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Vivendi says turnaround on track as Canal+ loses nearly half million subs in 2016

The Vivendi office is seen in Paris on Wednesday, May 17, 2006.Canal+ lost close to half a million subscribers in France last year, pushing revenues down by 4.7% to €5.25 billion despite an uplift in the final quarter thanks to its new partnership with Orange and Free.

Canal+ lost 492,000 subscribers in France to take its total to 5.25 million at the end of last year, taking French pay TV revenues down 6.1%.

Internationally, Canal+ added 692,000 subscribers in Africa over the course of the year, taking its total base there to 2.8 million.

As of the end of 2016, Canal+ Group had an overall base of 11.5 million individual subscribers and an additional 2.9 million Free and Orange subscribers that took Canal+ services through the new partnerships.

In addition to solid international growth, Canal+ saw strong growth in the free-to-air segment, with advertising revenues boosted by the performance of its C8 channel, the fourth-most watched DTT channels at the end of the year and fifth most watched channel overall.

Revenues from production arm StudioCanal fell sharply, down 26.1% on 2015, with the prior year performance seeing a strong boost from the success of Paddington.

Operating income was €303 million, compared with €542 million in 2015. EBITA amounted to €240 million, down from €454 million in 2015. EBITA from the Canal+ channels in France was negative €399 million, down from a €264 EBITA loss for the previous year.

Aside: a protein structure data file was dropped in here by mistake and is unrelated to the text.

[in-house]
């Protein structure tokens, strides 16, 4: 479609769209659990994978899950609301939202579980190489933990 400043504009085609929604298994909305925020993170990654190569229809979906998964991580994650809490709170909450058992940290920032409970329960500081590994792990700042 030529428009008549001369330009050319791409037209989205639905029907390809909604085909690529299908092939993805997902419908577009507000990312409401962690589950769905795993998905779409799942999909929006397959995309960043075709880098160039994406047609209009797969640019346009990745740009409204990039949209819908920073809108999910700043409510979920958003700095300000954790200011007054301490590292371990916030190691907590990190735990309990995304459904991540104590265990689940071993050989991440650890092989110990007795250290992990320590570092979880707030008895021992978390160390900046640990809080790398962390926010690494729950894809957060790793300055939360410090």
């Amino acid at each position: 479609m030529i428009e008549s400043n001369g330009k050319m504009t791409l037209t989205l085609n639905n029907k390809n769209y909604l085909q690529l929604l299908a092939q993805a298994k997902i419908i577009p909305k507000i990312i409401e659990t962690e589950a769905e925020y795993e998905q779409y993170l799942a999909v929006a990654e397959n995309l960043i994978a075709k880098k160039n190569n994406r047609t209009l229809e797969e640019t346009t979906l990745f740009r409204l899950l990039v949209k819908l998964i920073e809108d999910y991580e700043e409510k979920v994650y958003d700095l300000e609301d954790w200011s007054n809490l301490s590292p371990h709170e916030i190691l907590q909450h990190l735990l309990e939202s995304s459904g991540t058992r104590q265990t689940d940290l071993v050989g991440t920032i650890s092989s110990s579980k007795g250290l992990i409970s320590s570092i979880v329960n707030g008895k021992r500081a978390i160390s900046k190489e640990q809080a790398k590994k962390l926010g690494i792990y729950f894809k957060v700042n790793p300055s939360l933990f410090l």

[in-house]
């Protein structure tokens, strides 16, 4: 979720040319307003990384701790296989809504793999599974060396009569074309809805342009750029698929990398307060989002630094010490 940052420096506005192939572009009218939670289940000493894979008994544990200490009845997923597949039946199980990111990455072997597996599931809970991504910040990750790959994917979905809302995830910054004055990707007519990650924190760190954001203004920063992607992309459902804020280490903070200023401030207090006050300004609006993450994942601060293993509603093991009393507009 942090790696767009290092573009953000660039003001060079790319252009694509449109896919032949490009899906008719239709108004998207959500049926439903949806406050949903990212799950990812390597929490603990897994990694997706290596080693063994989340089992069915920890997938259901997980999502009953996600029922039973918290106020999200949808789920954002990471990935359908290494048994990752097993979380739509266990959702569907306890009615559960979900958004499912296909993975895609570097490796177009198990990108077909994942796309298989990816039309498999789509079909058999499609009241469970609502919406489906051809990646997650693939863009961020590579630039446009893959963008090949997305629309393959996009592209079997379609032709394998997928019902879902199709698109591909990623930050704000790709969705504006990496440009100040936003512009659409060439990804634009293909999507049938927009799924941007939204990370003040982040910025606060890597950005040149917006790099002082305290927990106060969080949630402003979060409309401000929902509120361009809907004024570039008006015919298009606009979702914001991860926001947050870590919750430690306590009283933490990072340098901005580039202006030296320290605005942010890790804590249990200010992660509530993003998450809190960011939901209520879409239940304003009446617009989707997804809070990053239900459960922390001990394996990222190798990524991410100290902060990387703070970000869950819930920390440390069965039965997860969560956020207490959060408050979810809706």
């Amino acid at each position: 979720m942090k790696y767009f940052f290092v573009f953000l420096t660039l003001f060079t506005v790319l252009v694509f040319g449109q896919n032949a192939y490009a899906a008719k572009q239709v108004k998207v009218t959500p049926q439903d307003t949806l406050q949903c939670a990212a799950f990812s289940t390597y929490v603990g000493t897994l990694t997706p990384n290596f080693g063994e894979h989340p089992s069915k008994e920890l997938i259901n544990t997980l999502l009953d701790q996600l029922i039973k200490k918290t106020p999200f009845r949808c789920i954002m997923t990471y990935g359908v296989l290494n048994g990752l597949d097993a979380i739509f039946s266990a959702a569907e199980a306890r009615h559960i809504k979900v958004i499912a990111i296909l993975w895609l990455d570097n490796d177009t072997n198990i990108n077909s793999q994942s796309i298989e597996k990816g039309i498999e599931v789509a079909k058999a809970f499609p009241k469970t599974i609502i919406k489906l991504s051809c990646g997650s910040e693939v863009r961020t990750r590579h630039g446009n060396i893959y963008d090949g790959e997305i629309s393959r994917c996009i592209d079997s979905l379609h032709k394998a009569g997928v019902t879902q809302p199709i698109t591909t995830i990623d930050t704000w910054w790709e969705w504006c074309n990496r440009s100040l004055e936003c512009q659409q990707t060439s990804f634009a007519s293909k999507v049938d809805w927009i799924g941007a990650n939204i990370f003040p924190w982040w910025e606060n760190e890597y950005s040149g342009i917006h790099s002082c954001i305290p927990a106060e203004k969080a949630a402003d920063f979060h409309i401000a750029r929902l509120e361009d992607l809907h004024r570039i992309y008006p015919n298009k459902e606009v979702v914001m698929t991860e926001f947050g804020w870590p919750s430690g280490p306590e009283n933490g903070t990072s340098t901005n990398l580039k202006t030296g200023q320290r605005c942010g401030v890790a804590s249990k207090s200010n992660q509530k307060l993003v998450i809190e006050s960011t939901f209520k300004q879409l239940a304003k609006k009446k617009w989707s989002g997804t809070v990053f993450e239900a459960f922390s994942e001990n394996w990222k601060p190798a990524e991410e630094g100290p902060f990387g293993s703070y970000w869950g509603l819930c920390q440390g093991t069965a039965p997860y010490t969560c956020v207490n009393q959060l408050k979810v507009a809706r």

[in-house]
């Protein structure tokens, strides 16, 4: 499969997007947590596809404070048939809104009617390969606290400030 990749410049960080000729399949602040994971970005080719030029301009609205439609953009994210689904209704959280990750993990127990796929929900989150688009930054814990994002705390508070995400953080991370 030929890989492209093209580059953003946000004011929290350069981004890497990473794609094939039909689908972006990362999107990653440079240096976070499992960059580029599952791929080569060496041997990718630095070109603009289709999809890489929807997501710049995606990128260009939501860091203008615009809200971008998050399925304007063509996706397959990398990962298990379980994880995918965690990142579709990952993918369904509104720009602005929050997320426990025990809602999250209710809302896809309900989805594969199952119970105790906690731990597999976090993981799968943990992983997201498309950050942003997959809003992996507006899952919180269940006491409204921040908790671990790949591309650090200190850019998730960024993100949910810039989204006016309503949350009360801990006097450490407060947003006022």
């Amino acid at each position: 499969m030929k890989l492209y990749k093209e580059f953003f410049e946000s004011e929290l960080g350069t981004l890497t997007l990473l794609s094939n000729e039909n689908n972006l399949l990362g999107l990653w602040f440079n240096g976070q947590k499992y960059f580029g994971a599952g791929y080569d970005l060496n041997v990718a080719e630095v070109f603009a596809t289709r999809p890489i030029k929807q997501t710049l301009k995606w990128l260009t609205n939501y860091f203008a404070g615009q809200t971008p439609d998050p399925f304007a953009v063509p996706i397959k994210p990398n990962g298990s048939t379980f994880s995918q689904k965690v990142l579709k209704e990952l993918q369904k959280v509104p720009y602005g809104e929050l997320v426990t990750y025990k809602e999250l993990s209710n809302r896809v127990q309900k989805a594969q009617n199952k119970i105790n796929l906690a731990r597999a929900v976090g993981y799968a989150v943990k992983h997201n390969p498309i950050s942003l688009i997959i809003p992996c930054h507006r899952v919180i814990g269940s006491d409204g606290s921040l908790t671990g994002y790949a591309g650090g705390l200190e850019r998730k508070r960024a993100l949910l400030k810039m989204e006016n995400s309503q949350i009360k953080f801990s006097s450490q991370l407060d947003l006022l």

Speaking to analysts after Canal+ parent company Vivendi’s results were announced, Vivendi chief financial officer Hervé Philippe said that Canal+’s €300 million cost-cutting programme was on track, with €100 million of savings already in place, but that the unit’s performance had been hit by lower advertising revenues for Canal+ following the reduction of its free-to-air window. He said that an increase in profits from Africa could not offset this decline.

CEO Arnaud de Puyfontaine said it was too early to judge theimpact of Vivendi’s revamp of Canal+’s offering, but that early signs were “encouraging”.

De Puyfontaine admitted that the market for premium sports was more competitive than before, but said that Canal+ had faced competition previously, sucessively from TPS, Orange and BeIN Sports. He said Canal+’s sports line-up remained “the only one that is very comprehensive and strong” and a “must-have” for sports fans, despite the entry into the market of SFR.

De Puyfontaine declined to comment on “the future of the relationship” between Vivendi and Orange following speculation that Orange could buy the pay TV operator or that Vivendi could take a stake in the telecom giant. He said that the pair had a relationship and that nothing had been ruled out, but that no “formal pitch” was under discussion.

Vivendi overall posted revenues of €10.8 billion for the year, down 0.2%, and EBIT of €1.2 billion, down 2.9%.